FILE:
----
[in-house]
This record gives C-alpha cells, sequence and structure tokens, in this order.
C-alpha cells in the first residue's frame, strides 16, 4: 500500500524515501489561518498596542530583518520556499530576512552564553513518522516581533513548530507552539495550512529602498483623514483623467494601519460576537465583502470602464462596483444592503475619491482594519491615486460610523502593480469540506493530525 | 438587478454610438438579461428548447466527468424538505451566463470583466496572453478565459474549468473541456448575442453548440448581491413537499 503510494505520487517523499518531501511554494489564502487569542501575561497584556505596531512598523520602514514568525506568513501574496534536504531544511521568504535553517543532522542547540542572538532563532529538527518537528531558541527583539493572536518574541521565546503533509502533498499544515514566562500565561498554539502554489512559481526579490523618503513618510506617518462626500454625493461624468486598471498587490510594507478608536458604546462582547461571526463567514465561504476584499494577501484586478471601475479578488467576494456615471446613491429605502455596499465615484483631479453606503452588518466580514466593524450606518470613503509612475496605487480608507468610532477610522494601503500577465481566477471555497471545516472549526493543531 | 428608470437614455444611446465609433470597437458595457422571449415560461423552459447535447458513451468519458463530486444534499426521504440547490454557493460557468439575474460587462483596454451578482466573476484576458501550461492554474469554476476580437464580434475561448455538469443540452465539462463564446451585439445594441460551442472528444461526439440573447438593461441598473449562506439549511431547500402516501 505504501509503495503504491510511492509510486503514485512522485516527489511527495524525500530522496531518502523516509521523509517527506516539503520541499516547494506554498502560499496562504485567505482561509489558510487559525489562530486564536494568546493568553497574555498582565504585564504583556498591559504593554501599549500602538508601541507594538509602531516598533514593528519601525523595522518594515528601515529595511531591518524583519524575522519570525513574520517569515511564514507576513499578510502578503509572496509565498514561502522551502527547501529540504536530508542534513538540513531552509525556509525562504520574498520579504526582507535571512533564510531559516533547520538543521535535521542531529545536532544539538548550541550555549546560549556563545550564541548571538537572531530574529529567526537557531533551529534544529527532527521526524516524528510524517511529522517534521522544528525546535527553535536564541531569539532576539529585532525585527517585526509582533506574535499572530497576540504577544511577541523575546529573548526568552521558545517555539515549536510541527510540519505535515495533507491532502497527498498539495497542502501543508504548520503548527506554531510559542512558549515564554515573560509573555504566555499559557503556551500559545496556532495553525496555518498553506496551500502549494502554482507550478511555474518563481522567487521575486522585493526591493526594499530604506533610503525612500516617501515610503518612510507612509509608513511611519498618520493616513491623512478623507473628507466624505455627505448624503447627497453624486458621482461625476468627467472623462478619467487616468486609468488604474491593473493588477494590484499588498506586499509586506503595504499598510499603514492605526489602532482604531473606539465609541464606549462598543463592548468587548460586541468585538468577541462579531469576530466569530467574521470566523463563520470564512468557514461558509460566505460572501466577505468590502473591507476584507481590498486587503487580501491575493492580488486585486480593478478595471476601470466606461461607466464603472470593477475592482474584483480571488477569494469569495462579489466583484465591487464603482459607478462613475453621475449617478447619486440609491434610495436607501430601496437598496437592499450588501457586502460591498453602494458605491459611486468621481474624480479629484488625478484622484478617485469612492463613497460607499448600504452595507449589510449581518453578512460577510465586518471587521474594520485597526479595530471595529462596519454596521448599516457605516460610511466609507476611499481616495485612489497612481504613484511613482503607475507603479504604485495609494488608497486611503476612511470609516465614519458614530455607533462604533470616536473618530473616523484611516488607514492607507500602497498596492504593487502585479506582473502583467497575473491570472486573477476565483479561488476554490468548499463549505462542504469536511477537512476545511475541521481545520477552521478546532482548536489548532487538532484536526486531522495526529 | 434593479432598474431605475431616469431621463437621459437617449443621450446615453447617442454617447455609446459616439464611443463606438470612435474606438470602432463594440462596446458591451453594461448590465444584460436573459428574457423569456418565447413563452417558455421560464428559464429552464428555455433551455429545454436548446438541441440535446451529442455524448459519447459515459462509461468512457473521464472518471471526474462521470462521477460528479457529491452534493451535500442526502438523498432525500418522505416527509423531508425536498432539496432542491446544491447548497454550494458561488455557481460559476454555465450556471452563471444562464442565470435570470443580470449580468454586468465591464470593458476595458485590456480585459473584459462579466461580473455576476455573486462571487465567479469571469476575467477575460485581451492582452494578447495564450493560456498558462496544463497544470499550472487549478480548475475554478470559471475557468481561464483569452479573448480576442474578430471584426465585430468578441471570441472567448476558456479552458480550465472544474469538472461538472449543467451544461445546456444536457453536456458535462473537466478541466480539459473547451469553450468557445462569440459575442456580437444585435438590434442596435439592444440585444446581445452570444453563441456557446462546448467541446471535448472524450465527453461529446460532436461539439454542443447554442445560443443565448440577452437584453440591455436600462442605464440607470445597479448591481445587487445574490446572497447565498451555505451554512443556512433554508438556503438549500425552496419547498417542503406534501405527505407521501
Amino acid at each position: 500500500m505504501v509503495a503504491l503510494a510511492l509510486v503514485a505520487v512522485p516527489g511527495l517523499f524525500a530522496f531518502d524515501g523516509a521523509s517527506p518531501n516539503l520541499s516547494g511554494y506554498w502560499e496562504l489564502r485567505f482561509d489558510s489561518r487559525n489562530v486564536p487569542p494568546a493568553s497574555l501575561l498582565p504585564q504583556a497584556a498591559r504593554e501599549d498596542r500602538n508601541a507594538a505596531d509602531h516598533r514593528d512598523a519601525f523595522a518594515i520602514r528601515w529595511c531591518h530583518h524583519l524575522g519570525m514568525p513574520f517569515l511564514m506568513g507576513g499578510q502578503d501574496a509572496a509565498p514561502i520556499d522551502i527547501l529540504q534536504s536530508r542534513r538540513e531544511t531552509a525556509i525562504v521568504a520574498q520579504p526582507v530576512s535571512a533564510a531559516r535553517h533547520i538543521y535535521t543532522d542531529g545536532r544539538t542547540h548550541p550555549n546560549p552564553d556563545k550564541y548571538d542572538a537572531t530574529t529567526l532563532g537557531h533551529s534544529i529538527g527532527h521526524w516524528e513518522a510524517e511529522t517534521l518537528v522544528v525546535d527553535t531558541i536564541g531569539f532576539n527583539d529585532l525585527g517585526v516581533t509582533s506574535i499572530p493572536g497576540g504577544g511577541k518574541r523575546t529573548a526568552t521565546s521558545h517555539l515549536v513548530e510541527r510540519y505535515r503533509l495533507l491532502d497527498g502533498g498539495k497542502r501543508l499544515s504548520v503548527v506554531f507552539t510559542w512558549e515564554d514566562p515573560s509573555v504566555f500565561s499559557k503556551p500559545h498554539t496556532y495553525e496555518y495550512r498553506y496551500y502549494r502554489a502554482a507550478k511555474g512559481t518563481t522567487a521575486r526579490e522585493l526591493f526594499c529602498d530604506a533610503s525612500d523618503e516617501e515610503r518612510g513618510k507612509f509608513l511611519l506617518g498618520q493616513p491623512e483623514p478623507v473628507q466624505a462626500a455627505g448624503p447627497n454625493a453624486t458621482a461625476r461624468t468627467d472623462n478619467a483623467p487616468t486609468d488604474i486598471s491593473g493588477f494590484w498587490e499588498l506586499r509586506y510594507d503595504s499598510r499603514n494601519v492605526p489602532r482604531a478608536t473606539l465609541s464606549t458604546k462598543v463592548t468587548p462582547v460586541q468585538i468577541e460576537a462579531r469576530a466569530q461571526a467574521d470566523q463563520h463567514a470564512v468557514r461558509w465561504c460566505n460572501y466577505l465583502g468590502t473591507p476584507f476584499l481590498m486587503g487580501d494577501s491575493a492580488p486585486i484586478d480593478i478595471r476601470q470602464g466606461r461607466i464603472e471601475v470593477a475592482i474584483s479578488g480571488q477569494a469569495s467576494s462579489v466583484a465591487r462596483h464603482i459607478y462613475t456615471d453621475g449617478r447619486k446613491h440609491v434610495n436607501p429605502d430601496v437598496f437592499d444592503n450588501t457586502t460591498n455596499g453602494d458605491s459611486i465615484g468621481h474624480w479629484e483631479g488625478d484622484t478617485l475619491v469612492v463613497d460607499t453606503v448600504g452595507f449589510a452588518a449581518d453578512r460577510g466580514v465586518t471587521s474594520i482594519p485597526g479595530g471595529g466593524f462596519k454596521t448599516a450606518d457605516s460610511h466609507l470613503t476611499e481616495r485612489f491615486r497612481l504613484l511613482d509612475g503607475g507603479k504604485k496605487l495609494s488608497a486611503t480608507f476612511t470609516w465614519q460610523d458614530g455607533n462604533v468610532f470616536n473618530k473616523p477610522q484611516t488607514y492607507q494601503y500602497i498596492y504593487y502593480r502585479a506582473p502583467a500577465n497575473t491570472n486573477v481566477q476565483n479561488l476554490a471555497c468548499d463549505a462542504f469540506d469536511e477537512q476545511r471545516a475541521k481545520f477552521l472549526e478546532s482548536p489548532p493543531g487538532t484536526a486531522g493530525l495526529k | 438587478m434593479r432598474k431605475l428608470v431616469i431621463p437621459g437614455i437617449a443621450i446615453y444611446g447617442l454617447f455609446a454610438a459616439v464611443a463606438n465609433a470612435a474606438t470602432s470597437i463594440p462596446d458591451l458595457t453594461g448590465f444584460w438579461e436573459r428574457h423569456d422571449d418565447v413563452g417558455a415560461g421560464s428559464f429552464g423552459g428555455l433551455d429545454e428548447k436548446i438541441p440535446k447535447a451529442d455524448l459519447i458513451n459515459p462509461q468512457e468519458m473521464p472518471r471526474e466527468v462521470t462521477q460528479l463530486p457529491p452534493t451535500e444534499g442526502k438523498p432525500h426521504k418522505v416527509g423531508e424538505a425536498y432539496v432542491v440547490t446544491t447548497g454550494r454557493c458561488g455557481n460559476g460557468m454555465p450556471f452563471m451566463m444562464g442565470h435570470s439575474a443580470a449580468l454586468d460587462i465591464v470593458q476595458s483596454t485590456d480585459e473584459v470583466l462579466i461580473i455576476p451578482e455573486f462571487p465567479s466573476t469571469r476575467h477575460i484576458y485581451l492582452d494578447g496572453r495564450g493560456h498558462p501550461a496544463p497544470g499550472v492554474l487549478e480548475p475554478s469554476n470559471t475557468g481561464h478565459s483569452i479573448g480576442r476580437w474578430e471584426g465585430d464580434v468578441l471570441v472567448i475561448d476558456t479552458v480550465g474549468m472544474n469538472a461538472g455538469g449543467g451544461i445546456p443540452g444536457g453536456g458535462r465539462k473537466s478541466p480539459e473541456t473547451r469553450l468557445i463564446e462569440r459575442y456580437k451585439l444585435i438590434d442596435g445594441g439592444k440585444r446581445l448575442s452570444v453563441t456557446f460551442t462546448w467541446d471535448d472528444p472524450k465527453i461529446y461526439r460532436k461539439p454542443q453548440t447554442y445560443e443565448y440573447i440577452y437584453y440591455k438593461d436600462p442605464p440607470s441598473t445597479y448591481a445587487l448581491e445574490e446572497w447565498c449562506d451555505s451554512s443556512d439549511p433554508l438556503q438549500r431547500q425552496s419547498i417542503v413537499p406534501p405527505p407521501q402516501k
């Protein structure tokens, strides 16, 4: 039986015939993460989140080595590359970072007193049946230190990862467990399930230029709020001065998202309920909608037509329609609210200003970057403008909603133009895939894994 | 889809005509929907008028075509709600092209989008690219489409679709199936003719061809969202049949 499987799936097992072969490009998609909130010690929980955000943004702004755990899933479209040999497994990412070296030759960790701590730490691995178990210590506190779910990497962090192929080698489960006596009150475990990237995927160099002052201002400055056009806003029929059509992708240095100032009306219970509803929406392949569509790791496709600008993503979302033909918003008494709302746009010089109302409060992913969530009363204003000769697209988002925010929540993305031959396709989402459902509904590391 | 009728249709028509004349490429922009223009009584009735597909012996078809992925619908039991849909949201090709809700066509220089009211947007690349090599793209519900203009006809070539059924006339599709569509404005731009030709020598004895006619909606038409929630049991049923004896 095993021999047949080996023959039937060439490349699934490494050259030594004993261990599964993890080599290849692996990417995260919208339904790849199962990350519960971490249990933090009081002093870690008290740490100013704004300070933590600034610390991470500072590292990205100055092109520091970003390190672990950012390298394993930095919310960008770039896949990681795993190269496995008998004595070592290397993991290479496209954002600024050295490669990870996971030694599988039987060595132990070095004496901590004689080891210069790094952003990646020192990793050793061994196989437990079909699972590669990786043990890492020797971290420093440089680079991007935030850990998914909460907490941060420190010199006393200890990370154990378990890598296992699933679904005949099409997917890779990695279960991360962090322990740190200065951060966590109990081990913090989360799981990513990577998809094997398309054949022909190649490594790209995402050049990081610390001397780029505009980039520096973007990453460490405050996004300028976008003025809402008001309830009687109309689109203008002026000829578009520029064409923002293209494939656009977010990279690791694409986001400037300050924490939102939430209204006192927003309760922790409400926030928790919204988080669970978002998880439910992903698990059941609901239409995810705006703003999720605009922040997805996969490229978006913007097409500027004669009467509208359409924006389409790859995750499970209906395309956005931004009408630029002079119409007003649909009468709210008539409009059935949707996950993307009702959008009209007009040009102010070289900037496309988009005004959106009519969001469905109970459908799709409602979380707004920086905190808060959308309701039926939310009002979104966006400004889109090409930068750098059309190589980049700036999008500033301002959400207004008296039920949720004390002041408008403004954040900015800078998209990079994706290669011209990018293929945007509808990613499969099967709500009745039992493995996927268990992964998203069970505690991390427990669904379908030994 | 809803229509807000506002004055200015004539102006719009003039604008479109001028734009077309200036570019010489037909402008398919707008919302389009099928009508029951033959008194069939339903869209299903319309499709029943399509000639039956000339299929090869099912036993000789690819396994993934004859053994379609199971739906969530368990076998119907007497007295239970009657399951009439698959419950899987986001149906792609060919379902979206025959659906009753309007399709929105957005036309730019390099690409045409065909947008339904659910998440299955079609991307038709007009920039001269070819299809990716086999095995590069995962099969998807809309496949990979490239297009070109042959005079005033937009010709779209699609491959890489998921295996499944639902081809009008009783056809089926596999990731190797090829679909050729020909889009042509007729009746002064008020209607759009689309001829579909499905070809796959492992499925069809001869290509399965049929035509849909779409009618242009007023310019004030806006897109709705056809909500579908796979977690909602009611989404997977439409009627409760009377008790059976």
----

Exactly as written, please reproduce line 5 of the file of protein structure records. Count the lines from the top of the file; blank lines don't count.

């Protein structure tokens, strides 16, 4: 039986015939993460989140080595590359970072007193049946230190990862467990399930230029709020001065998202309920909608037509329609609210200003970057403008909603133009895939894994 | 889809005509929907008028075509709600092209989008690219489409679709199936003719061809969202049949 499987799936097992072969490009998609909130010690929980955000943004702004755990899933479209040999497994990412070296030759960790701590730490691995178990210590506190779910990497962090192929080698489960006596009150475990990237995927160099002052201002400055056009806003029929059509992708240095100032009306219970509803929406392949569509790791496709600008993503979302033909918003008494709302746009010089109302409060992913969530009363204003000769697209988002925010929540993305031959396709989402459902509904590391 | 009728249709028509004349490429922009223009009584009735597909012996078809992925619908039991849909949201090709809700066509220089009211947007690349090599793209519900203009006809070539059924006339599709569509404005731009030709020598004895006619909606038409929630049991049923004896 095993021999047949080996023959039937060439490349699934490494050259030594004993261990599964993890080599290849692996990417995260919208339904790849199962990350519960971490249990933090009081002093870690008290740490100013704004300070933590600034610390991470500072590292990205100055092109520091970003390190672990950012390298394993930095919310960008770039896949990681795993190269496995008998004595070592290397993991290479496209954002600024050295490669990870996971030694599988039987060595132990070095004496901590004689080891210069790094952003990646020192990793050793061994196989437990079909699972590669990786043990890492020797971290420093440089680079991007935030850990998914909460907490941060420190010199006393200890990370154990378990890598296992699933679904005949099409997917890779990695279960991360962090322990740190200065951060966590109990081990913090989360799981990513990577998809094997398309054949022909190649490594790209995402050049990081610390001397780029505009980039520096973007990453460490405050996004300028976008003025809402008001309830009687109309689109203008002026000829578009520029064409923002293209494939656009977010990279690791694409986001400037300050924490939102939430209204006192927003309760922790409400926030928790919204988080669970978002998880439910992903698990059941609901239409995810705006703003999720605009922040997805996969490229978006913007097409500027004669009467509208359409924006389409790859995750499970209906395309956005931004009408630029002079119409007003649909009468709210008539409009059935949707996950993307009702959008009209007009040009102010070289900037496309988009005004959106009519969001469905109970459908799709409602979380707004920086905190808060959308309701039926939310009002979104966006400004889109090409930068750098059309190589980049700036999008500033301002959400207004008296039920949720004390002041408008403004954040900015800078998209990079994706290669011209990018293929945007509808990613499969099967709500009745039992493995996927268990992964998203069970505690991390427990669904379908030994 | 809803229509807000506002004055200015004539102006719009003039604008479109001028734009077309200036570019010489037909402008398919707008919302389009099928009508029951033959008194069939339903869209299903319309499709029943399509000639039956000339299929090869099912036993000789690819396994993934004859053994379609199971739906969530368990076998119907007497007295239970009657399951009439698959419950899987986001149906792609060919379902979206025959659906009753309007399709929105957005036309730019390099690409045409065909947008339904659910998440299955079609991307038709007009920039001269070819299809990716086999095995590069995962099969998807809309496949990979490239297009070109042959005079005033937009010709779209699609491959890489998921295996499944639902081809009008009783056809089926596999990731190797090829679909050729020909889009042509007729009746002064008020209607759009689309001829579909499905070809796959492992499925069809001869290509399965049929035509849909779409009618242009007023310019004030806006897109709705056809909500579908796979977690909602009611989404997977439409009627409760009377008790059976």